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nicolas cage vampire's kiss

Nicolas Cage lists some wild inspirations for his upcoming turn as Dracula

Nicolas Cage has listed some wild and crazy inspirations and influences for his upcoming turn as Dracula in Renfield.
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Even without a certain someone’s involvement, Chris McKay’s horror comedy Renfield had more than enough going on to entice fans of both genres to check it out based on nothing but the potential of the premise.

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Originating from an idea by The Walking Dead co-creator Robert Kirkman, Nicholas Hoult stars as Dracula’s loyal familiar, with support coming from proven comic talents Awkwafina and Ben Schwartz. However, in what may well turn out to be the casting masterstroke of the century, Nicolas Cage was cast as the most iconic vampire of all-time.

Naturally, the internet went berserk at the news, and people were thought to have gone genuinely weak at the knees imagining the distinctively unique stylings of the thespian (not actor) and his signature manic Cage Rage being applied to Vlad the Impaler. Well, just you wait until you hear what he’s listed as his inspirations and influences during an interview with the Variety Awards Circuit podcast.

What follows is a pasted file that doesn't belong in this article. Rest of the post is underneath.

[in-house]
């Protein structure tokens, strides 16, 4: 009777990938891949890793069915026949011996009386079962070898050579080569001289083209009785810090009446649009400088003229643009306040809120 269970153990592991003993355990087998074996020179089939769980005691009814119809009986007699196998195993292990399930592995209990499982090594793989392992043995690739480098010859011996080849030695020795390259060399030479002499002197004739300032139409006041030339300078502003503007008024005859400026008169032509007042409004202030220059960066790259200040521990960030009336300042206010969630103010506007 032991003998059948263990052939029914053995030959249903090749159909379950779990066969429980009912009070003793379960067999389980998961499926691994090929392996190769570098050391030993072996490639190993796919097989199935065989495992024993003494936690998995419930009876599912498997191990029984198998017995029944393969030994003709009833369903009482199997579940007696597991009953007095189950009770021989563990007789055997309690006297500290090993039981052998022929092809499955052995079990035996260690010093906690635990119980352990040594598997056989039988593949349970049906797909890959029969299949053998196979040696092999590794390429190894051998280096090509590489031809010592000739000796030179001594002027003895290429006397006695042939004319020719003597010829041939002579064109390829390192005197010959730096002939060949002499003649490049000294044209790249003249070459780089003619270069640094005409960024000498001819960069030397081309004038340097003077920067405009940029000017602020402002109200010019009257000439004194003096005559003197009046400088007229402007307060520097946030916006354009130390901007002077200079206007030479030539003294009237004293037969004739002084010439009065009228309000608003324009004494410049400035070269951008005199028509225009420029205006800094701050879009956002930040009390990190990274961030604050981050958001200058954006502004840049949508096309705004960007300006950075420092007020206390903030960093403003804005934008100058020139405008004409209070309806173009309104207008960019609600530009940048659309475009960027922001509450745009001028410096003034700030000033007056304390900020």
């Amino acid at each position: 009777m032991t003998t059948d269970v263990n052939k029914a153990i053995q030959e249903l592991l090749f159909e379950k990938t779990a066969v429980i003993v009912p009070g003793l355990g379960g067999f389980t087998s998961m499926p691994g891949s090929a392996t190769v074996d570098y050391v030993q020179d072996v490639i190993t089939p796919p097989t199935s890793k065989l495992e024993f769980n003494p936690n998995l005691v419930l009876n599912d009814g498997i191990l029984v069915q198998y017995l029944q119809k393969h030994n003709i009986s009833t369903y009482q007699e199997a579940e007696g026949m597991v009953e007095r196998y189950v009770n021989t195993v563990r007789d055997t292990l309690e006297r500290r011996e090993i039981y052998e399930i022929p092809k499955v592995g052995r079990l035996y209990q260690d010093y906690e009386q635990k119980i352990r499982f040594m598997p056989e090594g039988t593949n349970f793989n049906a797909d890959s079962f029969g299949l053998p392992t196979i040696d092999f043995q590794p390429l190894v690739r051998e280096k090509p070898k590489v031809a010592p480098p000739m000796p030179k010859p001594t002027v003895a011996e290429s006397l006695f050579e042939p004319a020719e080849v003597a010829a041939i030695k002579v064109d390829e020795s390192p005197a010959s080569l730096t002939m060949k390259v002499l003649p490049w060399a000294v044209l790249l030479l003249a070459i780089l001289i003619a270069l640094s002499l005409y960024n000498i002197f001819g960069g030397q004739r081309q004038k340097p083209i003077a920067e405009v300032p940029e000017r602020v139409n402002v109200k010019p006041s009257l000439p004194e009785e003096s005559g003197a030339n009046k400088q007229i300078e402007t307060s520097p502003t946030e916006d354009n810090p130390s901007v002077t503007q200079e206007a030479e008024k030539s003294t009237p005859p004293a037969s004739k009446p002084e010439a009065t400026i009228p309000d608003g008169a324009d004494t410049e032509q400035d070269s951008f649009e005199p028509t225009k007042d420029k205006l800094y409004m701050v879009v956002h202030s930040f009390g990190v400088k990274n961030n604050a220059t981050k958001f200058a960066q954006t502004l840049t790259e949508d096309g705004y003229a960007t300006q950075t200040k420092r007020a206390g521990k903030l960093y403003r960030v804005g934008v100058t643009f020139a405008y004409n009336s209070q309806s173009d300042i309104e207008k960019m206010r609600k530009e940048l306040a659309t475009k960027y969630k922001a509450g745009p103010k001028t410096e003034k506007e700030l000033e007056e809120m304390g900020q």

“I looked at Bela Lugosi’s performance, and then I looked at Frank Langella’s performance. I looked at Gary’s performance in uncle’s movie, which I think it’s just so sumptuous. Every frame is a work of art. I want it to pop in a unique way from how we’ve seen it played. So I’m thinking to really focus on the movement of the character. You know, I saw Malignant and I thought what she did with those moves — and even Ringu with Sadako [Yamamura] … I want to look at what we can explore with this movement and voice.

What makes it super fun is that it’s a comedy. And when you get that tone right — comedy and horror — like American Werewolf in London, it’s a blast. It’s got to be a bulls-eye. But that’s what I’m looking for, something new to bring to the character, and also that perfect tone of comedy and horror.”

Nicolas Cage playing a version of Dracula that exists somewhere between Bela Lugosi, Frank Langella and Gary Oldman, with a sprinkling of Ringu, a dash of the gonzo third act from James Wan’s Malignant and a soupcon of An American Werewolf in London sounds absolutely incredible, and we can’t wait to find out what he’s got in store for us.


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Scott Campbell
News, reviews, interviews. To paraphrase Keanu Reeves; Words. Lots of words.